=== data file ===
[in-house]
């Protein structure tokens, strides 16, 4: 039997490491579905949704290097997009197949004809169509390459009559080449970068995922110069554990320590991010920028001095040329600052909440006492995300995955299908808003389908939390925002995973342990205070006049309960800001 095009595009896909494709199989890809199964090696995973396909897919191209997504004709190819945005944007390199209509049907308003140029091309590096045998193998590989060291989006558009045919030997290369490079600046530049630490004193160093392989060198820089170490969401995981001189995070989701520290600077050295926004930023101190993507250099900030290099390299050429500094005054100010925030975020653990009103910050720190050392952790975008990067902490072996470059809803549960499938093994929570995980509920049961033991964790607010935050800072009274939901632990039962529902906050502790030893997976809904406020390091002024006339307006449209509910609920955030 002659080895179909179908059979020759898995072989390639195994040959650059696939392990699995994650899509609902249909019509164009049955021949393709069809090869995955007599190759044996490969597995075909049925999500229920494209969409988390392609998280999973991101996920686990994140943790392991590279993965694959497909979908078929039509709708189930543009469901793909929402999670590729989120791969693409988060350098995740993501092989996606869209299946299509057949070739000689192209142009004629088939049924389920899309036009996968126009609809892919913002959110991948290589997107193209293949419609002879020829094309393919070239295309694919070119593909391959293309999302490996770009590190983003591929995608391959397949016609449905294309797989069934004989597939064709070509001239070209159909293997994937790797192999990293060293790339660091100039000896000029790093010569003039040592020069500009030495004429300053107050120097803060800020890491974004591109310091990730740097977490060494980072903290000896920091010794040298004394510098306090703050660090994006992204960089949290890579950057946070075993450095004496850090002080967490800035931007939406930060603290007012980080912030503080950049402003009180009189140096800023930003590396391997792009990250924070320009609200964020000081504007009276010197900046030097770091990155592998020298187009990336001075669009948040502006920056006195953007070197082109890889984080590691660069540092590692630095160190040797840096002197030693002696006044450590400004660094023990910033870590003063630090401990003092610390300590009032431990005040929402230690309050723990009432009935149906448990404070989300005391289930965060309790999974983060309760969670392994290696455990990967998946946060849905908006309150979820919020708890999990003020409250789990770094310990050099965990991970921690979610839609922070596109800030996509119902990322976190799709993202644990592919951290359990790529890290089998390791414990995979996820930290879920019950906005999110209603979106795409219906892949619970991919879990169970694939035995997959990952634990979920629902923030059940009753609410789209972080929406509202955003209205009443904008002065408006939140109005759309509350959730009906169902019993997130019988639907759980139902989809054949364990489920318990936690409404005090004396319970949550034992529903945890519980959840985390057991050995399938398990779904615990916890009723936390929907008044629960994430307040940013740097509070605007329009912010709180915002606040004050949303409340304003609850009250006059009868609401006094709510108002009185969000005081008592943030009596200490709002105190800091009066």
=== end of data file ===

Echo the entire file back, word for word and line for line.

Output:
[in-house]
């Protein structure tokens, strides 16, 4: 039997490491579905949704290097997009197949004809169509390459009559080449970068995922110069554990320590991010920028001095040329600052909440006492995300995955299908808003389908939390925002995973342990205070006049309960800001 095009595009896909494709199989890809199964090696995973396909897919191209997504004709190819945005944007390199209509049907308003140029091309590096045998193998590989060291989006558009045919030997290369490079600046530049630490004193160093392989060198820089170490969401995981001189995070989701520290600077050295926004930023101190993507250099900030290099390299050429500094005054100010925030975020653990009103910050720190050392952790975008990067902490072996470059809803549960499938093994929570995980509920049961033991964790607010935050800072009274939901632990039962529902906050502790030893997976809904406020390091002024006339307006449209509910609920955030 002659080895179909179908059979020759898995072989390639195994040959650059696939392990699995994650899509609902249909019509164009049955021949393709069809090869995955007599190759044996490969597995075909049925999500229920494209969409988390392609998280999973991101996920686990994140943790392991590279993965694959497909979908078929039509709708189930543009469901793909929402999670590729989120791969693409988060350098995740993501092989996606869209299946299509057949070739000689192209142009004629088939049924389920899309036009996968126009609809892919913002959110991948290589997107193209293949419609002879020829094309393919070239295309694919070119593909391959293309999302490996770009590190983003591929995608391959397949016609449905294309797989069934004989597939064709070509001239070209159909293997994937790797192999990293060293790339660091100039000896000029790093010569003039040592020069500009030495004429300053107050120097803060800020890491974004591109310091990730740097977490060494980072903290000896920091010794040298004394510098306090703050660090994006992204960089949290890579950057946070075993450095004496850090002080967490800035931007939406930060603290007012980080912030503080950049402003009180009189140096800023930003590396391997792009990250924070320009609200964020000081504007009276010197900046030097770091990155592998020298187009990336001075669009948040502006920056006195953007070197082109890889984080590691660069540092590692630095160190040797840096002197030693002696006044450590400004660094023990910033870590003063630090401990003092610390300590009032431990005040929402230690309050723990009432009935149906448990404070989300005391289930965060309790999974983060309760969670392994290696455990990967998946946060849905908006309150979820919020708890999990003020409250789990770094310990050099965990991970921690979610839609922070596109800030996509119902990322976190799709993202644990592919951290359990790529890290089998390791414990995979996820930290879920019950906005999110209603979106795409219906892949619970991919879990169970694939035995997959990952634990979920629902923030059940009753609410789209972080929406509202955003209205009443904008002065408006939140109005759309509350959730009906169902019993997130019988639907759980139902989809054949364990489920318990936690409404005090004396319970949550034992529903945890519980959840985390057991050995399938398990779904615990916890009723936390929907008044629960994430307040940013740097509070605007329009912010709180915002606040004050949303409340304003609850009250006059009868609401006094709510108002009185969000005081008592943030009596200490709002105190800091009066």